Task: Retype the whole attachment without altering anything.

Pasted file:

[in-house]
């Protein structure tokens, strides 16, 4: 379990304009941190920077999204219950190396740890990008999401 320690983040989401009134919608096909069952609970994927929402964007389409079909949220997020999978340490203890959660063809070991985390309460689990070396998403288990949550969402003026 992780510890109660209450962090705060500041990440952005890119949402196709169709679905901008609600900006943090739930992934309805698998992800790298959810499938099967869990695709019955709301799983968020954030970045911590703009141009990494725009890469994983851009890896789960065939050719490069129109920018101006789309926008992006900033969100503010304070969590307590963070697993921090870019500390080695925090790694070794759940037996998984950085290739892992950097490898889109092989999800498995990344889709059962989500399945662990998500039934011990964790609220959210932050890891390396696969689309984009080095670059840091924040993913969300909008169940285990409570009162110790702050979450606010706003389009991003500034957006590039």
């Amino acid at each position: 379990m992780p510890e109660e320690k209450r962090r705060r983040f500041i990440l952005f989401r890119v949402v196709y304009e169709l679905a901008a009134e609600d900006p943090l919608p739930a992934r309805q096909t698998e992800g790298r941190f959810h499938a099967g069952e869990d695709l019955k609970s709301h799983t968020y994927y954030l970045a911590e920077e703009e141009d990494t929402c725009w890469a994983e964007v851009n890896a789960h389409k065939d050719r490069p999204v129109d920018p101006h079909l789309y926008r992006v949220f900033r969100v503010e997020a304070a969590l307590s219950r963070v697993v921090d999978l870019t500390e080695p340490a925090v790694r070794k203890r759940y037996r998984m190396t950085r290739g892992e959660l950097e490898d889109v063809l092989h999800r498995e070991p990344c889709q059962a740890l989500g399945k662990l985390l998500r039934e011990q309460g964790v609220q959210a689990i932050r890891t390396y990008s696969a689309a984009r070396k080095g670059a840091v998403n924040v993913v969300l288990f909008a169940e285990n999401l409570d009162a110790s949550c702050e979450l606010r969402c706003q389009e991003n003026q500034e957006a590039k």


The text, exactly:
[in-house]
């Protein structure tokens, strides 16, 4: 379990304009941190920077999204219950190396740890990008999401 320690983040989401009134919608096909069952609970994927929402964007389409079909949220997020999978340490203890959660063809070991985390309460689990070396998403288990949550969402003026 992780510890109660209450962090705060500041990440952005890119949402196709169709679905901008609600900006943090739930992934309805698998992800790298959810499938099967869990695709019955709301799983968020954030970045911590703009141009990494725009890469994983851009890896789960065939050719490069129109920018101006789309926008992006900033969100503010304070969590307590963070697993921090870019500390080695925090790694070794759940037996998984950085290739892992950097490898889109092989999800498995990344889709059962989500399945662990998500039934011990964790609220959210932050890891390396696969689309984009080095670059840091924040993913969300909008169940285990409570009162110790702050979450606010706003389009991003500034957006590039």
């Amino acid at each position: 379990m992780p510890e109660e320690k209450r962090r705060r983040f500041i990440l952005f989401r890119v949402v196709y304009e169709l679905a901008a009134e609600d900006p943090l919608p739930a992934r309805q096909t698998e992800g790298r941190f959810h499938a099967g069952e869990d695709l019955k609970s709301h799983t968020y994927y954030l970045a911590e920077e703009e141009d990494t929402c725009w890469a994983e964007v851009n890896a789960h389409k065939d050719r490069p999204v129109d920018p101006h079909l789309y926008r992006v949220f900033r969100v503010e997020a304070a969590l307590s219950r963070v697993v921090d999978l870019t500390e080695p340490a925090v790694r070794k203890r759940y037996r998984m190396t950085r290739g892992e959660l950097e490898d889109v063809l092989h999800r498995e070991p990344c889709q059962a740890l989500g399945k662990l985390l998500r039934e011990q309460g964790v609220q959210a689990i932050r890891t390396y990008s696969a689309a984009r070396k080095g670059a840091v998403n924040v993913v969300l288990f909008a169940e285990n999401l409570d009162a110790s949550c702050e979450l606010r969402c706003q389009e991003n003026q500034e957006a590039k």